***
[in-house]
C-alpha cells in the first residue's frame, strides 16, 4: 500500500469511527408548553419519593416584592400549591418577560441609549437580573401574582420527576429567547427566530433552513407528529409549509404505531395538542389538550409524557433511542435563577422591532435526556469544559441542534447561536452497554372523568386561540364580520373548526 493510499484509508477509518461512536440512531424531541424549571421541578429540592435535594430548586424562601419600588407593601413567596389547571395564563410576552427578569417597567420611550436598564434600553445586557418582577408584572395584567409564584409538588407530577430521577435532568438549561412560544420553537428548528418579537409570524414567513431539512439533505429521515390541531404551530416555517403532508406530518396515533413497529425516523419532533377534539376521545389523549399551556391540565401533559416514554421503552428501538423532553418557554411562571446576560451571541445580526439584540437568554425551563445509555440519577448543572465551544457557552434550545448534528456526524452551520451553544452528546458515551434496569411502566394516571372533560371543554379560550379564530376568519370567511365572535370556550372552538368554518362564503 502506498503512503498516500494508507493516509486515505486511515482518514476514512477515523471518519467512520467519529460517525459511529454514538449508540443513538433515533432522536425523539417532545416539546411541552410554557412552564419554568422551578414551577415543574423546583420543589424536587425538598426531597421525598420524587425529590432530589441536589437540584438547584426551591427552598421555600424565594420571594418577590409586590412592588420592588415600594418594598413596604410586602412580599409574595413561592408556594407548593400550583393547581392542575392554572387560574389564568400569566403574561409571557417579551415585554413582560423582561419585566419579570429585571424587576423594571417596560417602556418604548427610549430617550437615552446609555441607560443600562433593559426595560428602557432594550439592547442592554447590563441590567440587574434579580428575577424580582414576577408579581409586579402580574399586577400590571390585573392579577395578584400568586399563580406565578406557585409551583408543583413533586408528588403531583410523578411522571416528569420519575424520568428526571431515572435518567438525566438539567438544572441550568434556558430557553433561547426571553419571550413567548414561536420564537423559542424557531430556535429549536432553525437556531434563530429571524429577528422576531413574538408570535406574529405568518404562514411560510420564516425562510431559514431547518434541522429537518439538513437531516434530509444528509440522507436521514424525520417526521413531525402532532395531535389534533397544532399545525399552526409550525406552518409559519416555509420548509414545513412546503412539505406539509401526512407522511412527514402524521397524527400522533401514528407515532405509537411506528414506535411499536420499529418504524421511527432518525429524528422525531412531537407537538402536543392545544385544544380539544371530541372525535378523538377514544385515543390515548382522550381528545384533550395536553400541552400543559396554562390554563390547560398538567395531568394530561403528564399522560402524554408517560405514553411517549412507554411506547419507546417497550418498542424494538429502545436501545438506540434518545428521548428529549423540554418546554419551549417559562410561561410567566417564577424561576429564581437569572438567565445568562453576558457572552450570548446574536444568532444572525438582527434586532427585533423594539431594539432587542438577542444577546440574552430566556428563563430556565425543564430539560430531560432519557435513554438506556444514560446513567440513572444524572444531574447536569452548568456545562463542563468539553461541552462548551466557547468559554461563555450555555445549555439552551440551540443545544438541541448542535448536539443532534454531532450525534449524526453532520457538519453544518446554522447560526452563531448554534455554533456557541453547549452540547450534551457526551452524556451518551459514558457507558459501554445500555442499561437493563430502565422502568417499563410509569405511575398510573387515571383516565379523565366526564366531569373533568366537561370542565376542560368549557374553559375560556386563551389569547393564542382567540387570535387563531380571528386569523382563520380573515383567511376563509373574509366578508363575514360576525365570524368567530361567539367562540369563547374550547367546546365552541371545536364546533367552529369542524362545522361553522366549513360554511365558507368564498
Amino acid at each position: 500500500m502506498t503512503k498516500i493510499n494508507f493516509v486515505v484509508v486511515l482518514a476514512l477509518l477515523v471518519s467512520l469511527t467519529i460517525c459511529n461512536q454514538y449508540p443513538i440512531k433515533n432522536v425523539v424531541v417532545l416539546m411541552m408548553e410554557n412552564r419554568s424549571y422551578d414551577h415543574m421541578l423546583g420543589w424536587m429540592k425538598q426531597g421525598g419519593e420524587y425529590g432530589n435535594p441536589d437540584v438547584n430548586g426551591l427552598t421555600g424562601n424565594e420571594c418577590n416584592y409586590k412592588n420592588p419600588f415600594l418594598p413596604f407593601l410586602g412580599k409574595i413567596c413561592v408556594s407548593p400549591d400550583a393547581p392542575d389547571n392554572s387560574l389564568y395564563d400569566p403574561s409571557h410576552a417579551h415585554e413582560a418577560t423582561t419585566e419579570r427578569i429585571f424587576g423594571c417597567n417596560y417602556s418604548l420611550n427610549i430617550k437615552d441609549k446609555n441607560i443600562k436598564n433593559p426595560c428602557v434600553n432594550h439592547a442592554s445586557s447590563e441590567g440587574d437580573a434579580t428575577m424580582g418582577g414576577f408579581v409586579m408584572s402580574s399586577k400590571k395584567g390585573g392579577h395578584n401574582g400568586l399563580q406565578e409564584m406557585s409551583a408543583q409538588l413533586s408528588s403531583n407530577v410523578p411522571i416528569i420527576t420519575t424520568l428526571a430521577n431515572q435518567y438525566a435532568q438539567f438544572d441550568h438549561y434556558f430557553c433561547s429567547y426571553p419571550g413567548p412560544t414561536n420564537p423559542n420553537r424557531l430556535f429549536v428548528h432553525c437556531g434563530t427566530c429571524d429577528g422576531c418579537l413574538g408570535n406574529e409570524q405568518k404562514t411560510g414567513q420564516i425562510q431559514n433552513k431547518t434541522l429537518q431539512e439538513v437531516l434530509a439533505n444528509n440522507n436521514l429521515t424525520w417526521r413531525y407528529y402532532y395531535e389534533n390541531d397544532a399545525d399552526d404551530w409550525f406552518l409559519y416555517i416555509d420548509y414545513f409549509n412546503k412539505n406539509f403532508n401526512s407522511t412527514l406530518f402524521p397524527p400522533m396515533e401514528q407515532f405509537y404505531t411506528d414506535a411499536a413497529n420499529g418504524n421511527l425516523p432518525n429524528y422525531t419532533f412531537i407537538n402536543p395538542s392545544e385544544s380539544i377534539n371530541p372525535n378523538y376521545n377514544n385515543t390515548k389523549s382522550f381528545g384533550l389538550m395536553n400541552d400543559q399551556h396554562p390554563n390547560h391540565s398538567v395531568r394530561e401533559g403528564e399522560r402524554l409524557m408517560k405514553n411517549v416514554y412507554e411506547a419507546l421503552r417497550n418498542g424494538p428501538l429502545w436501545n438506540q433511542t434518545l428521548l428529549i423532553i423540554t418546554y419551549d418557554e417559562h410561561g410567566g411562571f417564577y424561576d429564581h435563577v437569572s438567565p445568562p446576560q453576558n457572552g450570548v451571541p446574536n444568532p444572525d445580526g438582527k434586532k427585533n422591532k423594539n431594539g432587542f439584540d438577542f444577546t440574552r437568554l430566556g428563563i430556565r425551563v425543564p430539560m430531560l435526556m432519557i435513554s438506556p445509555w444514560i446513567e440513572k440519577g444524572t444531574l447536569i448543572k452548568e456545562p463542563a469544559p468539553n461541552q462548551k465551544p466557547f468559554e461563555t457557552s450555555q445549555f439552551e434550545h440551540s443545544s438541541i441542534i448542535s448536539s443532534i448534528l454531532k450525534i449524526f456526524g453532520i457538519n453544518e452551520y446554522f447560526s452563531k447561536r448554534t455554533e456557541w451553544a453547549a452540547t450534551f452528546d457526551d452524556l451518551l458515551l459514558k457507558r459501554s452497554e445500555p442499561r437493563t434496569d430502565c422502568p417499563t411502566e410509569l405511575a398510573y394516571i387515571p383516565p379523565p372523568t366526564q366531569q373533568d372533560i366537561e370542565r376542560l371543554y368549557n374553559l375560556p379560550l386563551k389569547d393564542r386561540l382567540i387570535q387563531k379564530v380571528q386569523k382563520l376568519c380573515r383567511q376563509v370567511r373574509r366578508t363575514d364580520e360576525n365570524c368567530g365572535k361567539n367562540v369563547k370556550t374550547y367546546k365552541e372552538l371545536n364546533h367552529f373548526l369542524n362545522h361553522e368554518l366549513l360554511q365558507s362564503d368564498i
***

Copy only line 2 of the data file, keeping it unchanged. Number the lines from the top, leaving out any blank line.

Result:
C-alpha cells in the first residue's frame, strides 16, 4: 500500500469511527408548553419519593416584592400549591418577560441609549437580573401574582420527576429567547427566530433552513407528529409549509404505531395538542389538550409524557433511542435563577422591532435526556469544559441542534447561536452497554372523568386561540364580520373548526 493510499484509508477509518461512536440512531424531541424549571421541578429540592435535594430548586424562601419600588407593601413567596389547571395564563410576552427578569417597567420611550436598564434600553445586557418582577408584572395584567409564584409538588407530577430521577435532568438549561412560544420553537428548528418579537409570524414567513431539512439533505429521515390541531404551530416555517403532508406530518396515533413497529425516523419532533377534539376521545389523549399551556391540565401533559416514554421503552428501538423532553418557554411562571446576560451571541445580526439584540437568554425551563445509555440519577448543572465551544457557552434550545448534528456526524452551520451553544452528546458515551434496569411502566394516571372533560371543554379560550379564530376568519370567511365572535370556550372552538368554518362564503 502506498503512503498516500494508507493516509486515505486511515482518514476514512477515523471518519467512520467519529460517525459511529454514538449508540443513538433515533432522536425523539417532545416539546411541552410554557412552564419554568422551578414551577415543574423546583420543589424536587425538598426531597421525598420524587425529590432530589441536589437540584438547584426551591427552598421555600424565594420571594418577590409586590412592588420592588415600594418594598413596604410586602412580599409574595413561592408556594407548593400550583393547581392542575392554572387560574389564568400569566403574561409571557417579551415585554413582560423582561419585566419579570429585571424587576423594571417596560417602556418604548427610549430617550437615552446609555441607560443600562433593559426595560428602557432594550439592547442592554447590563441590567440587574434579580428575577424580582414576577408579581409586579402580574399586577400590571390585573392579577395578584400568586399563580406565578406557585409551583408543583413533586408528588403531583410523578411522571416528569420519575424520568428526571431515572435518567438525566438539567438544572441550568434556558430557553433561547426571553419571550413567548414561536420564537423559542424557531430556535429549536432553525437556531434563530429571524429577528422576531413574538408570535406574529405568518404562514411560510420564516425562510431559514431547518434541522429537518439538513437531516434530509444528509440522507436521514424525520417526521413531525402532532395531535389534533397544532399545525399552526409550525406552518409559519416555509420548509414545513412546503412539505406539509401526512407522511412527514402524521397524527400522533401514528407515532405509537411506528414506535411499536420499529418504524421511527432518525429524528422525531412531537407537538402536543392545544385544544380539544371530541372525535378523538377514544385515543390515548382522550381528545384533550395536553400541552400543559396554562390554563390547560398538567395531568394530561403528564399522560402524554408517560405514553411517549412507554411506547419507546417497550418498542424494538429502545436501545438506540434518545428521548428529549423540554418546554419551549417559562410561561410567566417564577424561576429564581437569572438567565445568562453576558457572552450570548446574536444568532444572525438582527434586532427585533423594539431594539432587542438577542444577546440574552430566556428563563430556565425543564430539560430531560432519557435513554438506556444514560446513567440513572444524572444531574447536569452548568456545562463542563468539553461541552462548551466557547468559554461563555450555555445549555439552551440551540443545544438541541448542535448536539443532534454531532450525534449524526453532520457538519453544518446554522447560526452563531448554534455554533456557541453547549452540547450534551457526551452524556451518551459514558457507558459501554445500555442499561437493563430502565422502568417499563410509569405511575398510573387515571383516565379523565366526564366531569373533568366537561370542565376542560368549557374553559375560556386563551389569547393564542382567540387570535387563531380571528386569523382563520380573515383567511376563509373574509366578508363575514360576525365570524368567530361567539367562540369563547374550547367546546365552541371545536364546533367552529369542524362545522361553522366549513360554511365558507368564498